Saturday, December 7, 2013

Flourless Gluten-Free Sweet Potato Coconut Cookies / Breakfast Bars

As you can see, I never got to finish re-designing this blog since my last blog entry from nearly nine months ago, but there is a good reason for that: I found out soon after that I was pregnant with identical twin boys, and was on bed rest for most of this year. Finally, I gave birth to our boys -- Shane and Patrick, on November 9th, and was kept busy until now.

So, to celebrate my comeback (haha), here is a delicious recipe that I developed in my kitchen this morning: Flourless (and gluten-free!) sweet potato coconut cookies. These cookies are not overly sweet, since they are meant to be healthy. However, there is a pleasant sweetness to them, and the other flavors from the coconut, sweet potato, oatmeal, and spices all have a chance to shine through.

Do try the recipe out; I know that you will love it! In the mean time, I will continue to work on redesigning the blog. Until then, this place may look a little bit funny for a few days.

Yields: 24 cookies. You may also bake this as a large square and then cut it into smaller rectangular bars afterward.

Preheat oven to 350 degrees Fahrenheit.

Mix the following dry ingredients together in a bowl:

2 cups oatmeal flour (make your own in the blender to save money)
2/3 cup toasted coconut flakes (the direction on how to make this is at the end of the recipe)
1 teaspoon baking powder
1 teaspoon baking soda
1 teaspoon cinnamon powder
1/2 teaspoon nutmeg
1/2 teaspoon allspice
1/2 teaspoon ginger
1/2 teaspoon salt

Mix the following wet ingredients together in another bowl:

1 cup mashed sweet potato or yam (I left a few small chunks in because I wanted to taste the sweet potato)
1/4 stick of melted butter
1 beaten egg
3 Tablespoons honey (you may add more if you want your cookies sweeter, but remember that it'll make your dough wetter, so have extra oatmeal flour on hand)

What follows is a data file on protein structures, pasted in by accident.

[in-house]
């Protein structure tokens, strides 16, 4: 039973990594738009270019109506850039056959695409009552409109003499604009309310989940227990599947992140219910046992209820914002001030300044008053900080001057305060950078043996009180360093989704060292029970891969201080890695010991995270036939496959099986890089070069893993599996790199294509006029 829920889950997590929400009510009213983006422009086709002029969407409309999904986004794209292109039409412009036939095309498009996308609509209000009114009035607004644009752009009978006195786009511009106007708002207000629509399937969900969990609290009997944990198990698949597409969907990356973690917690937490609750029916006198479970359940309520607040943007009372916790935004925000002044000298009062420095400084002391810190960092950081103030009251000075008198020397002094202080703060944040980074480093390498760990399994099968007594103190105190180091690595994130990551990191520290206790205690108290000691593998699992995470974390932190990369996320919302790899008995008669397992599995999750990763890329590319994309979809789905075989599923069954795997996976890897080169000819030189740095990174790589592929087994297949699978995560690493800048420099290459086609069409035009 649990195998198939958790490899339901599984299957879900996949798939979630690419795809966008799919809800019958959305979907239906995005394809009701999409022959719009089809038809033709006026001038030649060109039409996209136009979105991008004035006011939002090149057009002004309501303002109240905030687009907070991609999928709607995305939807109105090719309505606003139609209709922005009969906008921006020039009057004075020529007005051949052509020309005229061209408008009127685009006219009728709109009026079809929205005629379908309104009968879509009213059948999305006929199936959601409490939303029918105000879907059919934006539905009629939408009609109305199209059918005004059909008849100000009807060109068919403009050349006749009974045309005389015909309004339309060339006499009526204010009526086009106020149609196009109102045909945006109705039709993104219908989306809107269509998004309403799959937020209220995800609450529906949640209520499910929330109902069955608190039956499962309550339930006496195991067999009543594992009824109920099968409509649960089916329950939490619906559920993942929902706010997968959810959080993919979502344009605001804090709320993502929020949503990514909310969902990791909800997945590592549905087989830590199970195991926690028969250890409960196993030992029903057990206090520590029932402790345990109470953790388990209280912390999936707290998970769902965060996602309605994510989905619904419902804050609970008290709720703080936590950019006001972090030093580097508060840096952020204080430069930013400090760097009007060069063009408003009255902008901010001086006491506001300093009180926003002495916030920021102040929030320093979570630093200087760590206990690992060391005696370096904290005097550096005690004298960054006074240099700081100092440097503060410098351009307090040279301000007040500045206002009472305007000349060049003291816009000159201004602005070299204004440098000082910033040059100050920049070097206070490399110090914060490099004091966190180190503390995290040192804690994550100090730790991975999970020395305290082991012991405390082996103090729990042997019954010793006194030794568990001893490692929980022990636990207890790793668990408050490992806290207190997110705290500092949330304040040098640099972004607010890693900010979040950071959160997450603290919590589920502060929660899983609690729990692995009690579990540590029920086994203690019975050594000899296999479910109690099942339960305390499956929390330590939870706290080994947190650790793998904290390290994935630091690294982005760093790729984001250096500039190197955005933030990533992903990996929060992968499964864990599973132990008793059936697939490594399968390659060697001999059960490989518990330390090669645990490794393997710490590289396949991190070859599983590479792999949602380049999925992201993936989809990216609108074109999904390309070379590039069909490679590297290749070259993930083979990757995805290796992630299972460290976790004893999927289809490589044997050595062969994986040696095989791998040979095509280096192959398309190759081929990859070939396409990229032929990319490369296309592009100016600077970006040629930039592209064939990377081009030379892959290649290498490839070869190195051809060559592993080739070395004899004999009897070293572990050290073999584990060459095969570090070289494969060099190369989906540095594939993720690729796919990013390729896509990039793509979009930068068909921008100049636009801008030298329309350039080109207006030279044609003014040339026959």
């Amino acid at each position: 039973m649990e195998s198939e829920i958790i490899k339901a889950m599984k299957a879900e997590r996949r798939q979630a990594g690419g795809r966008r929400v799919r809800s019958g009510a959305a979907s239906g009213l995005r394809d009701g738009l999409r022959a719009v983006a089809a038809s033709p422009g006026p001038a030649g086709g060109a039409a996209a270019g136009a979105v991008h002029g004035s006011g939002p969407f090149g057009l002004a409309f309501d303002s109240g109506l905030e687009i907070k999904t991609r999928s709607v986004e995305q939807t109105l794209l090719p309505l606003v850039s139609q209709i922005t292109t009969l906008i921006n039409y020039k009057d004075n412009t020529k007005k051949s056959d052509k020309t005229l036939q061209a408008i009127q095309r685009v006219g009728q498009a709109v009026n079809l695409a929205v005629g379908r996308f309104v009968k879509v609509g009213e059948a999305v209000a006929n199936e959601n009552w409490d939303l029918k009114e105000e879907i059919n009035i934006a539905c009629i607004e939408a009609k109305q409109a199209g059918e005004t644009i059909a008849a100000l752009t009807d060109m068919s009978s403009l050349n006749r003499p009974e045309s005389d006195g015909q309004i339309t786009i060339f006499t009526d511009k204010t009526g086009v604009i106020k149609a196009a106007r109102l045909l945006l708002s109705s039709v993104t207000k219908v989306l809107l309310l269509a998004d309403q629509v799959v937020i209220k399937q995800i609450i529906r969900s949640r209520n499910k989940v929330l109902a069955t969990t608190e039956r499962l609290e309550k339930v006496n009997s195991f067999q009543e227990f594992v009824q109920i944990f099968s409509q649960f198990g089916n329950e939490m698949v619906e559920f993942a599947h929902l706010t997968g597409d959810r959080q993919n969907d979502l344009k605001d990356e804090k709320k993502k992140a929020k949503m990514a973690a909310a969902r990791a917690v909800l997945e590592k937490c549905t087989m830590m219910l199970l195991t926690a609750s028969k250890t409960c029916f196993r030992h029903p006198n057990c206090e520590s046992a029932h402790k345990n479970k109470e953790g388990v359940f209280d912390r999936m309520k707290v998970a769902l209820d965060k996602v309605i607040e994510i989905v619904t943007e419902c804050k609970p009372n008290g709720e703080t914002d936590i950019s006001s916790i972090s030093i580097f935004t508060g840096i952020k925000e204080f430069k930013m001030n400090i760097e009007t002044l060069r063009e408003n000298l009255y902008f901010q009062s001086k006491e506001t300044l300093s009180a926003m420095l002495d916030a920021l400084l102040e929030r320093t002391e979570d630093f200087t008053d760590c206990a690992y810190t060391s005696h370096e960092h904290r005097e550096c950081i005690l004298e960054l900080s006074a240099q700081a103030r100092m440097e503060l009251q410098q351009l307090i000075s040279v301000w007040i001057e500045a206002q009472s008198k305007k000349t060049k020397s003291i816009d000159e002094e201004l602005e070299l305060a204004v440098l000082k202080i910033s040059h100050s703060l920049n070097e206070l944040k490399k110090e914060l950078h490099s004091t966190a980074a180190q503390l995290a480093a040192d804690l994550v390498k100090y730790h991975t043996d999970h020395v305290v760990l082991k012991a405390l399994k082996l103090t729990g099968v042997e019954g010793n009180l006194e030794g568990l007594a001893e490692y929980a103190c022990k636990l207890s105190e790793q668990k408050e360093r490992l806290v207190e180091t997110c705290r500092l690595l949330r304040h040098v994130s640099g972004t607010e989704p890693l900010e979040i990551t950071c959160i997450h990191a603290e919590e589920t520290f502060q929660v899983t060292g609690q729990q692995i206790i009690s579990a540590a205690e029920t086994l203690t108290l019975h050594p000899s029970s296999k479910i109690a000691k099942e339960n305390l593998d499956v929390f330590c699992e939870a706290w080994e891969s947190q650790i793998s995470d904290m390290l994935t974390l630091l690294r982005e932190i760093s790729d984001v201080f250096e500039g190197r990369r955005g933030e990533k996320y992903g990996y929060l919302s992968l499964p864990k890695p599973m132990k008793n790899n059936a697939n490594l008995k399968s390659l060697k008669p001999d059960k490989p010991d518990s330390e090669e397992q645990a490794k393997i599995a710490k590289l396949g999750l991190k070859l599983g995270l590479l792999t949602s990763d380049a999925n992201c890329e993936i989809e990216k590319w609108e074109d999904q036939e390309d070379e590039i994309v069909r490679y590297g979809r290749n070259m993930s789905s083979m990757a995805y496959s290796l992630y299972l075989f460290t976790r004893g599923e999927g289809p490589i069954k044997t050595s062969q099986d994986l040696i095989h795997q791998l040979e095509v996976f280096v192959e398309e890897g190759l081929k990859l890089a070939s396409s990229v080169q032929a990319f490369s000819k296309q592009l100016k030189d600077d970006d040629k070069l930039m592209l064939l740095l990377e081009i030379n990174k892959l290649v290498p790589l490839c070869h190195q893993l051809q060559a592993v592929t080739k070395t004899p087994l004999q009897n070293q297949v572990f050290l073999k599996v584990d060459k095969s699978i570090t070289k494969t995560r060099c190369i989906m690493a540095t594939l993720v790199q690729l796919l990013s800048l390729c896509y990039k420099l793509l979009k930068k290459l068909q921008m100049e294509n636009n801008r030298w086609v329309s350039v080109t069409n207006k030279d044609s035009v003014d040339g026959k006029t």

1) Combine the wet and dry ingredients together. If the dough is too wet, add more oatmeal flour. If it is too dry, add a little bit of milk or water at a time.

2) Grease your cookie sheet with olive oil.

3) Dispense the dough with a spoon, and gently press down with the back of the spoon. You may wet the spoon if your dough is too sticky, although I didn't really have this problem.

4) Bake for 20 minutes.

5) Let cool, and remove the cookies with a spatula.


How to Make Toasted Coconut:

In a pan over low-medium heat, toss in the coconut flakes. Stir constantly. Once half of the amount has turned golden brown, turn off the heat, but continue to stir the coconut flakes; the residual heat in the pan will continue to toast the coconut.

Friday, March 8, 2013

The Most Perfect Oatmeal Raisin Cookies in the World

These are not gluten-free. However, I am working on a gluten-free recipe in my kitchen, and will post that one soon!

Oatmeal raisin cookie is Sean's most favorite cookie; he's such a wholesome guy, seriously! :-)
So, I baked him a dozen as a surprise, and I was so pleased with the result. 

These cookies turned out so ooey-gooey and chewy. So delicious!

Without further ado, I present you: the best oatmeal raisin cookies in the world.

World's Best Oatmeal Raisin Cookies

Yields 48 cookies. These are so delicious, you'll be happy that you baked 48. I used a lot of oatmeal and raisins in my recipe, but feel free to cut back if you feel that the amount called for is too much for you.

Preheat oven to 375 degrees.

1 stick of butter, softened
1 cup brown sugar
1/2 cup white sugar
2 eggs, beaten
1 1/2 cups of multipurpose flour
1 teaspoon baking soda
1 teaspoon cinnamon powder
3 cups oatmeal
2 cups raisins


1. Mix all dry ingredients together. Set aside.

2. Cream sugar and butter together, and then add in the beaten eggs.

3. Add wet ingredients to the dry ingredients, and mix together evenly.